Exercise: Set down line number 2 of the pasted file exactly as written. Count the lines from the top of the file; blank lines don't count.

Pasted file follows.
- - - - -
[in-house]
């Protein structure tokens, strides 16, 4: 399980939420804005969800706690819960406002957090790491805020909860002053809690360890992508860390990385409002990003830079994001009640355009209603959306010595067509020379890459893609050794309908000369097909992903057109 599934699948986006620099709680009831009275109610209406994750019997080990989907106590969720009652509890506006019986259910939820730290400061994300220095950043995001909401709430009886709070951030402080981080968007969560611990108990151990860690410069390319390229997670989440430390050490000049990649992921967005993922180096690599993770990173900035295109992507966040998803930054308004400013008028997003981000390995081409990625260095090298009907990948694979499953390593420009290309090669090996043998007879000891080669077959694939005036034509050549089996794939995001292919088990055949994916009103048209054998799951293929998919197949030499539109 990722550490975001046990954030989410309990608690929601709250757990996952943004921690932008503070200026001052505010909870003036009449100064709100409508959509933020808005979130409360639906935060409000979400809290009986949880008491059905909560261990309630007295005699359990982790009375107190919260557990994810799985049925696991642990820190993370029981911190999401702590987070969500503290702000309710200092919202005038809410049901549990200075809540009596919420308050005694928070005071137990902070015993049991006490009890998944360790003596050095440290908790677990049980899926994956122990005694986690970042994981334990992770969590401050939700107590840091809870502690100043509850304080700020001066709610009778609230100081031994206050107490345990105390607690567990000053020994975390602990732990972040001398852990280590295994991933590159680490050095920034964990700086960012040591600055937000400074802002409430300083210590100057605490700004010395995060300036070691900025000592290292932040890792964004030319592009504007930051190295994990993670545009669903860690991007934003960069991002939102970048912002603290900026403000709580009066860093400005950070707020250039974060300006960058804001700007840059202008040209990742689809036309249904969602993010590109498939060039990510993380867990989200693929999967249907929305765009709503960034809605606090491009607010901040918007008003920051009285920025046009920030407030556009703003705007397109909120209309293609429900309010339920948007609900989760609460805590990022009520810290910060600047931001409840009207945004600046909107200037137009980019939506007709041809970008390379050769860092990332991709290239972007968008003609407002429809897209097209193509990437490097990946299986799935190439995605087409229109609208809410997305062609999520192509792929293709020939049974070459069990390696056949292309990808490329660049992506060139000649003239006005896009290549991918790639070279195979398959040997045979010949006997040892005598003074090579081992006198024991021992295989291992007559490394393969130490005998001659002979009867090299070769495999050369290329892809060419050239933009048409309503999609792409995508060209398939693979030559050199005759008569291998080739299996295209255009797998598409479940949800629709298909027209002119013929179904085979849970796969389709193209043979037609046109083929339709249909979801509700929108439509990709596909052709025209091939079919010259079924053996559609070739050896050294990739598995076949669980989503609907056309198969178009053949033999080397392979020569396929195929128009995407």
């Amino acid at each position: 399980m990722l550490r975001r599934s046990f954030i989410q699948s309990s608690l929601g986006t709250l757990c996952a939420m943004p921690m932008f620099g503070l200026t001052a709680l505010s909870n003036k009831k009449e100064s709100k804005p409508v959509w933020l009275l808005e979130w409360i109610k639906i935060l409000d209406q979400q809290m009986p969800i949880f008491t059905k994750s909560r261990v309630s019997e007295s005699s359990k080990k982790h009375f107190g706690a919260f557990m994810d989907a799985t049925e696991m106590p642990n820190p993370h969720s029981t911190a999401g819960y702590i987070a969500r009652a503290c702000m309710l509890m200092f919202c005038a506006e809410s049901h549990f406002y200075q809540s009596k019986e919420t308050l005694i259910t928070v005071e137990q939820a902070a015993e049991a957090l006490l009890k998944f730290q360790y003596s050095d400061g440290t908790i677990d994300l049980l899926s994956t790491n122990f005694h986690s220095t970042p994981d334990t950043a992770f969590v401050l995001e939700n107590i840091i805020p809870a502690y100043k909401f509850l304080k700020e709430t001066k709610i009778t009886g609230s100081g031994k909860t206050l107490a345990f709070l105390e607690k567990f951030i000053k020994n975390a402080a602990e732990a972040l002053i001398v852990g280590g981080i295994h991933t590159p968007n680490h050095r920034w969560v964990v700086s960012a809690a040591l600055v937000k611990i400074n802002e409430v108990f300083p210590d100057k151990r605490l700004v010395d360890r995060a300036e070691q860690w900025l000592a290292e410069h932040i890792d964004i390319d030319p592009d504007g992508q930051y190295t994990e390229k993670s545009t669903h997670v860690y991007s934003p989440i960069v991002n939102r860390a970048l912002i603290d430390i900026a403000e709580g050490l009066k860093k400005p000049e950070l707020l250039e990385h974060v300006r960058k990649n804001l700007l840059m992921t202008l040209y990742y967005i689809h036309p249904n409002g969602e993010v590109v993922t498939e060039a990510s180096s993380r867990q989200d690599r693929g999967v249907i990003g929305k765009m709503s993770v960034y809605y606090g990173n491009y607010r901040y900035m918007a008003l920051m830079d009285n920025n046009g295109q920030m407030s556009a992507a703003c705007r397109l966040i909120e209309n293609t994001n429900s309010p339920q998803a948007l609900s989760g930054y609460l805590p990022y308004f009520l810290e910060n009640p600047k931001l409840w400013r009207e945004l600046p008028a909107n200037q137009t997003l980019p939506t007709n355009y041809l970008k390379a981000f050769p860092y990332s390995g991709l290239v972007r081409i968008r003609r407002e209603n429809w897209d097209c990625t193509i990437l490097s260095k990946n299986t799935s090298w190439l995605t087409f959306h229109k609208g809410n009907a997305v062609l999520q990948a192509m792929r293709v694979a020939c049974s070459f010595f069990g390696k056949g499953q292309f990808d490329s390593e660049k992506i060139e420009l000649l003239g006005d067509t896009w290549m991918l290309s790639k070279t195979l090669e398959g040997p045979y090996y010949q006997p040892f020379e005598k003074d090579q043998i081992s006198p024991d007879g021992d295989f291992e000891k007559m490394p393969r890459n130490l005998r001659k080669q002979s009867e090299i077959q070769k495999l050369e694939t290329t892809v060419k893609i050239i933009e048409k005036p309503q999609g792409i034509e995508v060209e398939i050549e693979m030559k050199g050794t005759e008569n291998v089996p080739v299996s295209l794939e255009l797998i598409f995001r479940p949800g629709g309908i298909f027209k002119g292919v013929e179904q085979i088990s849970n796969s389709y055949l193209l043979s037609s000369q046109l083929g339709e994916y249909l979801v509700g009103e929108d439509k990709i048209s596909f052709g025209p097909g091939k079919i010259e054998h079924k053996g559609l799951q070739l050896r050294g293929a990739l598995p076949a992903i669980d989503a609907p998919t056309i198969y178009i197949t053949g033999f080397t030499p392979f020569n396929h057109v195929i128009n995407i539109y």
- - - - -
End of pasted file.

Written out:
């Protein structure tokens, strides 16, 4: 399980939420804005969800706690819960406002957090790491805020909860002053809690360890992508860390990385409002990003830079994001009640355009209603959306010595067509020379890459893609050794309908000369097909992903057109 599934699948986006620099709680009831009275109610209406994750019997080990989907106590969720009652509890506006019986259910939820730290400061994300220095950043995001909401709430009886709070951030402080981080968007969560611990108990151990860690410069390319390229997670989440430390050490000049990649992921967005993922180096690599993770990173900035295109992507966040998803930054308004400013008028997003981000390995081409990625260095090298009907990948694979499953390593420009290309090669090996043998007879000891080669077959694939005036034509050549089996794939995001292919088990055949994916009103048209054998799951293929998919197949030499539109 990722550490975001046990954030989410309990608690929601709250757990996952943004921690932008503070200026001052505010909870003036009449100064709100409508959509933020808005979130409360639906935060409000979400809290009986949880008491059905909560261990309630007295005699359990982790009375107190919260557990994810799985049925696991642990820190993370029981911190999401702590987070969500503290702000309710200092919202005038809410049901549990200075809540009596919420308050005694928070005071137990902070015993049991006490009890998944360790003596050095440290908790677990049980899926994956122990005694986690970042994981334990992770969590401050939700107590840091809870502690100043509850304080700020001066709610009778609230100081031994206050107490345990105390607690567990000053020994975390602990732990972040001398852990280590295994991933590159680490050095920034964990700086960012040591600055937000400074802002409430300083210590100057605490700004010395995060300036070691900025000592290292932040890792964004030319592009504007930051190295994990993670545009669903860690991007934003960069991002939102970048912002603290900026403000709580009066860093400005950070707020250039974060300006960058804001700007840059202008040209990742689809036309249904969602993010590109498939060039990510993380867990989200693929999967249907929305765009709503960034809605606090491009607010901040918007008003920051009285920025046009920030407030556009703003705007397109909120209309293609429900309010339920948007609900989760609460805590990022009520810290910060600047931001409840009207945004600046909107200037137009980019939506007709041809970008390379050769860092990332991709290239972007968008003609407002429809897209097209193509990437490097990946299986799935190439995605087409229109609208809410997305062609999520192509792929293709020939049974070459069990390696056949292309990808490329660049992506060139000649003239006005896009290549991918790639070279195979398959040997045979010949006997040892005598003074090579081992006198024991021992295989291992007559490394393969130490005998001659002979009867090299070769495999050369290329892809060419050239933009048409309503999609792409995508060209398939693979030559050199005759008569291998080739299996295209255009797998598409479940949800629709298909027209002119013929179904085979849970796969389709193209043979037609046109083929339709249909979801509700929108439509990709596909052709025209091939079919010259079924053996559609070739050896050294990739598995076949669980989503609907056309198969178009053949033999080397392979020569396929195929128009995407």